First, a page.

I usually don’t have guest bloggers. But sometimes a message comes along that is worth sharing.
My husband spent more than twenty years serving in the military. The well-being of veterans is very important to me.
So without further ado, I would like to share this post written by Emily Walsh, Community Outreach Blogger for the Mesothelioma Cancer Alliance.
In many ways, military life is different than civilian life. Since most veterans enter service shortly after they leave home, many do not learn the skills they need to keep themselves healthy. Adjusting to an unstructured life can be difficult for many, and veterans may need help from friends or family members to adjust appropriately. Here are some of the ways in
which friends and family members can help veterans make the adjustment to civilian life.
Make health a structured activity
One of the best ways to help veterans is to help them structure their lives. Many aspects of health can be greatly aided by structured routines. For example, setting aside particular times for cooking and preparing meals can help veterans eat healthy. In addition, viewing
exercise as a requirement instead of an optional activity may help as well. One problem many veterans face is not adjusting their eating habits after leaving the service; military personnel burn many calories during the day, and those who keep eating the same amount of food while reducing their physical activity will likely put on a significant amount of weight. Structure can help.
Regular medical examinations
Veterans are often trained to quietly suffer their pains, and many are reluctant to rely on doctors when their health may be at risk. Friends and family members can encourage veterans to see their doctors on a regular basis and be honest about any problems they are experiencing. Those who are suffering from cancer, for example, have much better survival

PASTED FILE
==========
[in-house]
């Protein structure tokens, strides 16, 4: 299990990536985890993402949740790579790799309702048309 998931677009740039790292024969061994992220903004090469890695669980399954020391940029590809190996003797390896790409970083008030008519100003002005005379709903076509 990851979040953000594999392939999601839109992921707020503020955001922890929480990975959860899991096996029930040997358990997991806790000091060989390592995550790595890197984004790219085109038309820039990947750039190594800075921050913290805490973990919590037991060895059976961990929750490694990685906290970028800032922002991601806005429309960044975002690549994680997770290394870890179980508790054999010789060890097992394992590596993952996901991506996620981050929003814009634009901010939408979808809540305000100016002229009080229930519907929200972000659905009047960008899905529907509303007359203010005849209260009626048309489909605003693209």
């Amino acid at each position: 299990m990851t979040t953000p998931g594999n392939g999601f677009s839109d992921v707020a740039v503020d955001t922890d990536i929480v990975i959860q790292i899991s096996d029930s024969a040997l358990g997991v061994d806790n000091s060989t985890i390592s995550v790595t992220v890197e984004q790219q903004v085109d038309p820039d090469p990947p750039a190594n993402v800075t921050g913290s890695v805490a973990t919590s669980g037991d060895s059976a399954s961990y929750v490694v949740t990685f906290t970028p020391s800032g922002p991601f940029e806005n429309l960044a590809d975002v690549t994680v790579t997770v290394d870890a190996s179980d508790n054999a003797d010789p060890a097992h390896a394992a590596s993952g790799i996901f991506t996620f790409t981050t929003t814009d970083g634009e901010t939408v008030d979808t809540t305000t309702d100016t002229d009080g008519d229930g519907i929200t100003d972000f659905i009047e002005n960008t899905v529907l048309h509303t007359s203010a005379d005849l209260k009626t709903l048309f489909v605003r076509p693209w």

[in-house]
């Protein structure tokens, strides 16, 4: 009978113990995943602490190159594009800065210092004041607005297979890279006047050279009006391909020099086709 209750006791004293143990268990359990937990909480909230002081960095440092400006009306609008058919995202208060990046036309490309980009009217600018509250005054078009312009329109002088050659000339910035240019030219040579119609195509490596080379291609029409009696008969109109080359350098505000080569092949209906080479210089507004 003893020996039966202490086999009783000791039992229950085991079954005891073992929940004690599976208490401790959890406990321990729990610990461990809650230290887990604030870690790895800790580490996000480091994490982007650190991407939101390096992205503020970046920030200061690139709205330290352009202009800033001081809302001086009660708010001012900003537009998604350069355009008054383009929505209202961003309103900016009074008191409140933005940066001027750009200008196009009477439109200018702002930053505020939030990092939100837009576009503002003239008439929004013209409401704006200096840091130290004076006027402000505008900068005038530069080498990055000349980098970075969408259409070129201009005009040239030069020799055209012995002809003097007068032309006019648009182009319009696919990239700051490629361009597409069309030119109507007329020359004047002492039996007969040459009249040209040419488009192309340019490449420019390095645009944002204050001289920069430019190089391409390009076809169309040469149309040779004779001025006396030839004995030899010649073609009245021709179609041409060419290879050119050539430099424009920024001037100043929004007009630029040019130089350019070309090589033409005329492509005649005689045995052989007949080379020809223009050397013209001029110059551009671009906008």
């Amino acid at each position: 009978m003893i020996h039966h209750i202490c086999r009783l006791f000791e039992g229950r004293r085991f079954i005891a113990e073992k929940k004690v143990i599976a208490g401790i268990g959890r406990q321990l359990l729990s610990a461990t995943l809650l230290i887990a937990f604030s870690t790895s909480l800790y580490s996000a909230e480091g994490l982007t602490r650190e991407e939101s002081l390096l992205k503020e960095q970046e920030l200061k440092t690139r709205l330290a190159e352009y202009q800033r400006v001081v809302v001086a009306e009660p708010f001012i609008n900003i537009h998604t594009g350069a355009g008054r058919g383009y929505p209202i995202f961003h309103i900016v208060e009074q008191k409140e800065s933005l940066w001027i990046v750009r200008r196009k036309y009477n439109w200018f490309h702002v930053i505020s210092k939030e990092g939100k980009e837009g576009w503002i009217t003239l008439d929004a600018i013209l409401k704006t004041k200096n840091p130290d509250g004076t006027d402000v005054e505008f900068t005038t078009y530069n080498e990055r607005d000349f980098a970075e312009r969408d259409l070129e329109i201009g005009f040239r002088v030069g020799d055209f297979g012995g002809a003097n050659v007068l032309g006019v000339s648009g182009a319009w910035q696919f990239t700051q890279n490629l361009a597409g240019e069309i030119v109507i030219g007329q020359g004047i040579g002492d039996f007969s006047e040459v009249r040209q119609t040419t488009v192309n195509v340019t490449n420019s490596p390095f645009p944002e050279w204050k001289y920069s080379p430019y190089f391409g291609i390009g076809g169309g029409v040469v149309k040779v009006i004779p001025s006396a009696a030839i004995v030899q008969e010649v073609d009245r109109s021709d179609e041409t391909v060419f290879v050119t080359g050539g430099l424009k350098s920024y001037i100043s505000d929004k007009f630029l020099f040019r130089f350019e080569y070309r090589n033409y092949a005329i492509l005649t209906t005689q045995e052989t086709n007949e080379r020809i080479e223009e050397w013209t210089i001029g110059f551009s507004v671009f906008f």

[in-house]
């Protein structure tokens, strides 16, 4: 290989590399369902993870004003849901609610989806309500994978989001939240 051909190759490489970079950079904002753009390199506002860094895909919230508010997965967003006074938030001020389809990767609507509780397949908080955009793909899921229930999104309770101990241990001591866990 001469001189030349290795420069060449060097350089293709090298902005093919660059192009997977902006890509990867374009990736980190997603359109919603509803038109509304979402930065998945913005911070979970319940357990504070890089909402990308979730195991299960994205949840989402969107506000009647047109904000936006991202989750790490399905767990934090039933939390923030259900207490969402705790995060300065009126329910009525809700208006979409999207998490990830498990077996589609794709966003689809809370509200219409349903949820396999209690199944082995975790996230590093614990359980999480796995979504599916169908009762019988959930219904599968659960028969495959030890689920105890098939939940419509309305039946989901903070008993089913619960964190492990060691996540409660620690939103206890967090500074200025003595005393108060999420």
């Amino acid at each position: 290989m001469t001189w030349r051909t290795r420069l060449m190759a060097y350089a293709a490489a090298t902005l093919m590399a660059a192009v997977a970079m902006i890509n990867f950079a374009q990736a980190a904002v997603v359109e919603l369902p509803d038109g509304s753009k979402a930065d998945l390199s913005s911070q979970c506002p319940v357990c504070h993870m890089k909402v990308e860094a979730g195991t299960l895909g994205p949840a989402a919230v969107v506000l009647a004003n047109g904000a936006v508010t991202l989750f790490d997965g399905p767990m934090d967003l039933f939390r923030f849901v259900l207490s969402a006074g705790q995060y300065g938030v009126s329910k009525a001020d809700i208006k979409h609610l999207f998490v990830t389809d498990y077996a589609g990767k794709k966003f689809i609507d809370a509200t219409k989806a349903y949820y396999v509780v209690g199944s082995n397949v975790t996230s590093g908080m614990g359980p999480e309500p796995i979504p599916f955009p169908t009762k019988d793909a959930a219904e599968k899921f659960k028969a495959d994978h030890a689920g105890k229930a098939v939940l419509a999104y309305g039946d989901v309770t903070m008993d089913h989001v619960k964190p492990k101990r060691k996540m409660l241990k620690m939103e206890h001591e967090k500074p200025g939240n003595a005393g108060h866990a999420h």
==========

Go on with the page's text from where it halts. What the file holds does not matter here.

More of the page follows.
odds if their cancer is detected early. Unfortunately, some veterans may have come into contact with as asbestos during their service, and asbestos has been conclusively linked to the dangerous cancer mesothelioma. By stressing the importance of making medical examinations part of their lives, veterans can increase their odds of surviving illnesses.
Building support networks
Veterans rely on others who serve with them while the service, but some become isolated upon leaving the military. Unfortunately, this can lead to isolation and difficulty in making new friends. By encouraging veterans to reach out to others and to build a support network,
it may be possible to stave off the likelihood of mental illness while giving veterans a group of friends they can rely on if they need help.